Rather than being a pile up, like the first corner in a Formula 1 race (as it was designed), the first mark was relatively sedate with the US team, with Jimmy Spithill once again on the helm, rounding first and bearing away while Emirates Team New Zealand, with Glenn Ashby nominally skipper and under new helm Peter Burling, the only boat that immediately gybed. This proved significant with the Kiwis finding better pressure on the left of the race course, elevating themselves from zero to hero on the run. However steaming in from astern was Land Rover BAR which, significantly, was the only AC45 team to hoist the hard-to-handle Code 0 on the run, which Ainslie subsequently believed had paid as the wind dropped coming into the leeward gate. The Brits were followed by another new team, SoftBank Team Japan holding third, and then Artemis Racing, Oracle Team USA and Groupama Team France.

On the first beat, the boats on the right were able to regain some ground on the race leaders, but the Kiwis maintained their lead over Land Rover BAR with Artemis Racing plummeting to last place and Oracle Team USA up to third.

For the second run the wind had dropped to around 8 knots with all the boats flying gennikers and in the latter stages Land Rover BAR was able to slip ahead of Emirates Team New Zealand to gain the lead going into the second leeward gate rounding. Behind Oracle Team USA was holding third with Artemis Racing overhauling Softbank Team Japan (which suffered a terrible furl on their Code 0, although thi shad no repercussions later), with Groupama Team France bringing up the rear.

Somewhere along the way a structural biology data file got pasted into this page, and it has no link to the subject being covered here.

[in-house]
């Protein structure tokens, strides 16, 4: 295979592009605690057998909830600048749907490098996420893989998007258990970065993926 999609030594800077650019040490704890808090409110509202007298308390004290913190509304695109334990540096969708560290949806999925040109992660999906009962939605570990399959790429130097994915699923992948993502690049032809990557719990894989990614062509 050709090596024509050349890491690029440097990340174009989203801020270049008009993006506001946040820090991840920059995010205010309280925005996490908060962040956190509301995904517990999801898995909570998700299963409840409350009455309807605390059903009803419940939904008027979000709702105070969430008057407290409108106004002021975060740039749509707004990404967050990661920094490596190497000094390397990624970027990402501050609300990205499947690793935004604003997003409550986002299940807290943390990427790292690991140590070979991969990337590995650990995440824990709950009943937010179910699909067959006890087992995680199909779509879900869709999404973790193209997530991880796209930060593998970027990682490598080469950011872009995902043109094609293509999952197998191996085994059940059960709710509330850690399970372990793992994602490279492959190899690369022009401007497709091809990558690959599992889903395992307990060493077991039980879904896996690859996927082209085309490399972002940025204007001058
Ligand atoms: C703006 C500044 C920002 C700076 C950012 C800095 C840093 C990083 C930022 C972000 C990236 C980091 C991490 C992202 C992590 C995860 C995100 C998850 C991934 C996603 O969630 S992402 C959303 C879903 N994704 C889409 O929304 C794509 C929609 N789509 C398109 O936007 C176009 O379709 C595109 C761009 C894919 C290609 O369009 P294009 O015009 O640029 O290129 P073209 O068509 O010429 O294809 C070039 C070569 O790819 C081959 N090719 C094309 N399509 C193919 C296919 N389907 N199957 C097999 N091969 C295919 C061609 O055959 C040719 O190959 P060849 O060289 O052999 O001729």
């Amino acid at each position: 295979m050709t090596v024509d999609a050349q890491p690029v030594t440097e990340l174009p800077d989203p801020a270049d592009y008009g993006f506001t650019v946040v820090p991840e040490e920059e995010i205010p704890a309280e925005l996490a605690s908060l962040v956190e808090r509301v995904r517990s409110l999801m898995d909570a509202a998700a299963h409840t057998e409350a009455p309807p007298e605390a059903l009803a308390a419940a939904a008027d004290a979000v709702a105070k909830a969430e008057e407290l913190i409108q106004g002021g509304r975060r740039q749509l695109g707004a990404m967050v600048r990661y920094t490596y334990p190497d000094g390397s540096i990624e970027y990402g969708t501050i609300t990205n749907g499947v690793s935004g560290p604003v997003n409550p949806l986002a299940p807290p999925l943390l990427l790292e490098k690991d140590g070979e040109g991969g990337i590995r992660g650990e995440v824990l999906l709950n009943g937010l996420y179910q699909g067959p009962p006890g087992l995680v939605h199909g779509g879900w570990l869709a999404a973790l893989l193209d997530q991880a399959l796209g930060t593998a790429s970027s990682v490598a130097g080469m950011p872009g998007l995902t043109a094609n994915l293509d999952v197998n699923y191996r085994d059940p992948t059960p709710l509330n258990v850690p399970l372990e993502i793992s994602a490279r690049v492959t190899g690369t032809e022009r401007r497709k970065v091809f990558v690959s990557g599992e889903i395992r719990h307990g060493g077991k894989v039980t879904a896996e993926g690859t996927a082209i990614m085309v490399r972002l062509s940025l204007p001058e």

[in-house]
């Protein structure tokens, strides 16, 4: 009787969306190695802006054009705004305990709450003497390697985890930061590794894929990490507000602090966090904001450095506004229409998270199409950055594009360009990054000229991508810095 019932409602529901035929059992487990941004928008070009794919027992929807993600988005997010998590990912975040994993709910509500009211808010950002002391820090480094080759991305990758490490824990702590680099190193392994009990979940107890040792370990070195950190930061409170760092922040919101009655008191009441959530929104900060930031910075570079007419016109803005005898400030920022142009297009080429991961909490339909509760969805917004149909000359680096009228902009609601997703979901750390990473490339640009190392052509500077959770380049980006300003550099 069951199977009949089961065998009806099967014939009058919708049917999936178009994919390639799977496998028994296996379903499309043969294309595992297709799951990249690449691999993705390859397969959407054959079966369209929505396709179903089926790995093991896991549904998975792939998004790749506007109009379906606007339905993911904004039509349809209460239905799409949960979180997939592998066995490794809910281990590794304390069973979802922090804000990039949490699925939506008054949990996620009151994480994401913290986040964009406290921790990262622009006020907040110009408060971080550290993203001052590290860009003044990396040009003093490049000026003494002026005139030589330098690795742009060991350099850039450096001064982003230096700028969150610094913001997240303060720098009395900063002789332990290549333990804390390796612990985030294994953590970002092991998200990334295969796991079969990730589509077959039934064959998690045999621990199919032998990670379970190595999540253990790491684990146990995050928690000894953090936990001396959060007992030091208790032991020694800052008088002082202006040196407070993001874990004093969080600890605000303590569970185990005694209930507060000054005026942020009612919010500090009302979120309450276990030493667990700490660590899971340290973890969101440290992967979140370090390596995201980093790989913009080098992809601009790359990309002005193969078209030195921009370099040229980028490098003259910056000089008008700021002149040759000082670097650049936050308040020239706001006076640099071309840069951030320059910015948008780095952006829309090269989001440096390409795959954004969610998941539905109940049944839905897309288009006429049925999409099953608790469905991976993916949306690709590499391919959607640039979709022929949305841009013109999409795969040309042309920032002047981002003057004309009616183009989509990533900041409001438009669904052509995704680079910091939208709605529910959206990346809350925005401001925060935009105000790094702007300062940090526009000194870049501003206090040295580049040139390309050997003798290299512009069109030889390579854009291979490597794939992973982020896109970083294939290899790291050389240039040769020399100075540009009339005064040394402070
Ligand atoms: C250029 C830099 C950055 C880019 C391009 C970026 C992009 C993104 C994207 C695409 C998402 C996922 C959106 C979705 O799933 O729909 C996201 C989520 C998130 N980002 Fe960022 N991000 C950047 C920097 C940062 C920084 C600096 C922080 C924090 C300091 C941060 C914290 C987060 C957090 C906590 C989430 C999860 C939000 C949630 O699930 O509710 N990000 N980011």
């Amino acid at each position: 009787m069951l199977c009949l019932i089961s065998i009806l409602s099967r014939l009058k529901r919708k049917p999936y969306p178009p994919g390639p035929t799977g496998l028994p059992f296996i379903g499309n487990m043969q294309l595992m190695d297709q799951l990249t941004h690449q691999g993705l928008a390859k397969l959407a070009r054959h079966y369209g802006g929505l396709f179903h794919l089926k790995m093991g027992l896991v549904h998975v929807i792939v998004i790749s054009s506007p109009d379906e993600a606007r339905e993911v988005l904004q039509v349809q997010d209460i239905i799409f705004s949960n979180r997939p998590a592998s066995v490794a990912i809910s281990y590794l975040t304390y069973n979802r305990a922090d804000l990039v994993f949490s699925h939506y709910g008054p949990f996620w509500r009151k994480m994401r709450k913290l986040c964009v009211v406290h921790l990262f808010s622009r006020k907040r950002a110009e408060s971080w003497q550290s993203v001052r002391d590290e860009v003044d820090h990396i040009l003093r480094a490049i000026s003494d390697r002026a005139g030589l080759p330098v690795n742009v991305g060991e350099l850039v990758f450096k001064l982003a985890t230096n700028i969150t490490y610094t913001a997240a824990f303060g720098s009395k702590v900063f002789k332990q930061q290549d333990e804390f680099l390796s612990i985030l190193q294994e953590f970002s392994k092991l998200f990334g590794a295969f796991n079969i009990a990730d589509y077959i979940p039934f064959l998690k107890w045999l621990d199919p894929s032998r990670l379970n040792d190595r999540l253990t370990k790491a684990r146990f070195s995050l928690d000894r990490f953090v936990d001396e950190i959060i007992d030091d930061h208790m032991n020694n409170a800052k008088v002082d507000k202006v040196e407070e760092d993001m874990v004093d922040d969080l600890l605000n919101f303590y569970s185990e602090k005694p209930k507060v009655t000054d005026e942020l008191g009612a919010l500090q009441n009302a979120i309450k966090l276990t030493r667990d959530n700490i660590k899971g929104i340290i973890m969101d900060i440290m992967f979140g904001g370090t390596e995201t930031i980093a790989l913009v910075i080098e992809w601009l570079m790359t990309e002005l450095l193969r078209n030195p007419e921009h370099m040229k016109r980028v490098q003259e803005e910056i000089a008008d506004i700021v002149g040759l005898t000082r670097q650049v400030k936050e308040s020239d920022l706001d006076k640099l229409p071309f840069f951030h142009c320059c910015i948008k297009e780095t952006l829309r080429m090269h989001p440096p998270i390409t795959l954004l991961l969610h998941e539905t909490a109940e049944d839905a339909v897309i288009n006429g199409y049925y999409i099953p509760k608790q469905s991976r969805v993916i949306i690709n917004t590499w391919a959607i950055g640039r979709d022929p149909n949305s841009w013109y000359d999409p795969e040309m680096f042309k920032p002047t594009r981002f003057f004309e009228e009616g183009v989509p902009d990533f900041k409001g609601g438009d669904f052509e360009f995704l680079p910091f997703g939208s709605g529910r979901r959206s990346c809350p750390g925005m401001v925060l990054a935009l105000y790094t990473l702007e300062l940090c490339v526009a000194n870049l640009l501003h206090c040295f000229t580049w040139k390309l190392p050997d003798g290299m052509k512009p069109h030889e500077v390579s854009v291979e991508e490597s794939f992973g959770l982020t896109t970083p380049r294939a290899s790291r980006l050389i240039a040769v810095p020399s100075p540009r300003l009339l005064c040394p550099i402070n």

Ben Ainslie and his crew extended on the beat and finally for the last run spectators were treated to some proper foiling with the wind back up above 10 knots and the boats fully foiling. While the British team hung on, at the leeward gate, Oracle Team USA came charging in on port for a close final leeward gate encounter with a down speed Emirates Team New Zealand, causing protests from both boats that were both politely green flagged by the umpire team. Rounding the mark on the outside, Oracle Team USA was able to roll past the Kiwis on the final reach into to the finish to claim second. Behind, the Dean Barker-steered Softbank Team Japan recovered fourth place from Artemis Racing.